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ACS Infectious Diseases

Zhongrui Ma, Huajie Zhang, Lei Li, Min Chen, Peng George Wang
Bacterial pathogen infections are fast-growing public health threats and worldwide problems. Glycoconjugate vaccines are among the most effective means in combating such infections. Recent advances in bacterial protein glycan coupling technology (PGCT) have revolutionized the production of glycoconjugate vaccines, and draw enormous attention from both researchers and pharmaceutical companies. Cloning of bacterial surface polysaccharide gene cluster is a prerequisite for the application of PGCT. In this study, we applied RecET direct cloning strategy for rapid and efficient cloning of O-antigen polysaccharide gene clusters from Escherichia coli serotypes O25b, O26 and O55 in a high-fidelity manner...
November 16, 2018: ACS Infectious Diseases
Veronica Hubble, Brittany A Hubbard, Bradley Minrovic, Roberta Melander, Christian Melander
A major contributor to fatality in cystic fibrosis (CF) patients stems from infection with the opportunistic bacterium Pseudomonas aeruginosa. As a result of the CF patient's vulnerability to bacterial infections, one of the main treatment focuses is antibiotic therapy. However, the highly adaptive nature of P. aeruginosa, in addition to the intrinsic resistance to many antibiotics exhibited by most Gram-negative bacteria, means that multi-drug resistant (MDR) strains are increasingly prevalent. This makes eradication of pseudomonal lung infections nearly impossible once the infection becomes chronic...
November 16, 2018: ACS Infectious Diseases
Valerian Pasche, Benoît Laleu, Jennifer Keiser
As part of the control and elimination strategy of human schistosomiasis, preventive chemotherapy relies on a single drug, praziquantel. Facing an almost dry drug development pipeline, screening the Pathogen Box from the Medicines for Malaria Venture (MMV), provides a unique opportunity to possibly expand the pool of potent molecules against schistosomiasis. The activity of 400 compounds from this open-access library was first screened in vitro on the larval stage of Schistosoma mansoni. The hits were then tested on adult worms...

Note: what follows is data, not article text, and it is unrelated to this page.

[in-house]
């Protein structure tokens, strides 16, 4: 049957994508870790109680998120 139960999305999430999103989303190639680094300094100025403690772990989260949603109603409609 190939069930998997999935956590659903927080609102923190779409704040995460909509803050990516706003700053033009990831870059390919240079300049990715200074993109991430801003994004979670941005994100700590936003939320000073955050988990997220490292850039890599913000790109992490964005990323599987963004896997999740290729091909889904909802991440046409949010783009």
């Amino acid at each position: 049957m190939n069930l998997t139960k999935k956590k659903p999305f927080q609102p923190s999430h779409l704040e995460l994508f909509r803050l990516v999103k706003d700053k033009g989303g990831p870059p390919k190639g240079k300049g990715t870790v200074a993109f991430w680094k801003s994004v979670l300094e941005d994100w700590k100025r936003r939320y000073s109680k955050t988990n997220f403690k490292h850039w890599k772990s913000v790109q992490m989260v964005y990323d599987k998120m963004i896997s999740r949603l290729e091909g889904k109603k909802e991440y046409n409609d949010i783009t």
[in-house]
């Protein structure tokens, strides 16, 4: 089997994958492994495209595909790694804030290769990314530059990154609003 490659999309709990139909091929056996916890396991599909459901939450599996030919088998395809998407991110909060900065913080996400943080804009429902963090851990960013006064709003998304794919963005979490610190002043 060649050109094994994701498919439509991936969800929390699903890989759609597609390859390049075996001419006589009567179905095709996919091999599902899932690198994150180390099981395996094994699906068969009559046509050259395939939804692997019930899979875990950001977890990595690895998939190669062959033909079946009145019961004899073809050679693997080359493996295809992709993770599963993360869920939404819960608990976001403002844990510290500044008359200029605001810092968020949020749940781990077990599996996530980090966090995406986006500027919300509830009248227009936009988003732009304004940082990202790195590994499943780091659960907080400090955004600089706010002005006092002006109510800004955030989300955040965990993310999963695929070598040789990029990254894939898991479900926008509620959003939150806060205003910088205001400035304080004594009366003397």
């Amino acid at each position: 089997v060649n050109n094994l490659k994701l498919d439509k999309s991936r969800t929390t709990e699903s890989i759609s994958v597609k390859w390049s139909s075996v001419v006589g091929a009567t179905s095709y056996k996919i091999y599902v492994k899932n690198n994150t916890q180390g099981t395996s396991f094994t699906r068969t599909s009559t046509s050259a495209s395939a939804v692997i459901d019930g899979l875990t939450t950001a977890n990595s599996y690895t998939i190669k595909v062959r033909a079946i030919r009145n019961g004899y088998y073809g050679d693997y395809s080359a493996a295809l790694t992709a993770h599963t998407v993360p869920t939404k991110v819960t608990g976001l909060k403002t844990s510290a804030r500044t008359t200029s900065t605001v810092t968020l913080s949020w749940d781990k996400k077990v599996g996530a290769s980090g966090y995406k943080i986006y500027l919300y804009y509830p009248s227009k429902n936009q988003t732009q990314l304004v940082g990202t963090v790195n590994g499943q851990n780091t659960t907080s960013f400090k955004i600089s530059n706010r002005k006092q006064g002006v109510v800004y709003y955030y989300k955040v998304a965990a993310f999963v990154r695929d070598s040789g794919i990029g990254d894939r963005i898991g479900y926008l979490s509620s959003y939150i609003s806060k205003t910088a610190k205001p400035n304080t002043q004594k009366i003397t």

November 6, 2018: ACS Infectious Diseases
Lei Deng, Bao-Zhong Wang
Annually recurring seasonal influenza causes massive economic loss and poses severe threats to public health worldwide. The current seasonal influenza vaccines are the most effective means of preventing influenza infections but possess major weaknesses. Seasonal influenza vaccines require annual updating of the vaccine strains. However, it is an unreachable task to accurately predict the future circulating strains. Vaccines with mismatched strains dramatically compromise the vaccine efficacy. In addition, the seasonal influenza vaccines are ineffective against an unpredictable pandemic...
November 15, 2018: ACS Infectious Diseases
Simon Leiris, Alicia Coelho, Jérôme Castandet, Maëlle Bayet, Clarisse Lozano, Juliette Bougnon, Justine Bousquet, Martin John Everett, Marc Lemonnier, Nicolas Sprynski, Magdalena Zalacain, Thomas David Pallin, Michael Cramp, Neil Jennings, Gilles Raphy, Mark William Jones, Ramesh Pattipati, Battu Shankar, Relangi Sivasubrahmanyam, Ashok Kumar Soodhagani, Ramakrishna Reddy Juventhala, Narender Pottabathini, Srinivasu Pothukanuri, Manuela Benvenuti, Cecilia Pozzi, Stefano Mangani, Filomena De Luca, Giulia Cerboni, Jean-Denis Docquier, David Davies
The clinical effectiveness of carbapenem antibiotics such as meropenem is becoming increasingly compromised by the spread of both metallo β-lactamase (MBL) and serine β-lactamase (SBL) enzymes on mobile genetic elements, stimulating research to find new β-lactamase inhibitors to be used in conjunction with carbapenems and other β-lactam antibiotics. Herein we describe our initial exploration of a novel chemical series of metallo β-lactamase inhibitors, from concept through to efficacy in a survival model using an advanced tool compound (ANT431) in conjunction with meropenem...
November 14, 2018: ACS Infectious Diseases
Pasquale Linciano, Laura Cendron, Eleonora Gianquinto, Francesca Spyrakis, Donatella Tondi
The worldwide emergence of metallo β-lactamase NDM-1 as carbapenemase able to hydrolyze near all available β-lactam antibiotics has characterized the last decade, endangering efficacious antibacterial treatments. No inhibitors for NDM-1 are available in therapy, nor promising compounds are in the pipeline for future NDM-1 inhibitors. We report the studies dedicated to the design and development of effective NDM-1 inhibitors. The discussion for each agent moves from the employed design strategy to the ability of the identified inhibitor to synergize β-lactam antibiotics...
November 13, 2018: ACS Infectious Diseases
Victoriano Corpas-Lopez, Sonia Moniz, Michael Thomas, Richard J Wall, Leah S Torrie, Dorothea Zander-Dinse, Michele Tinti, Stephen Brand, Laste Stojanovski, Sujatha Manthri, Irene Hallyburton, Fabio Zuccotto, Paul G Wyatt, Manu De Rycker, David Horn, Michael A J Ferguson, Joachim Clos, Kevin D Read, Alan H Fairlamb, Ian H Gilbert, Susan Wyllie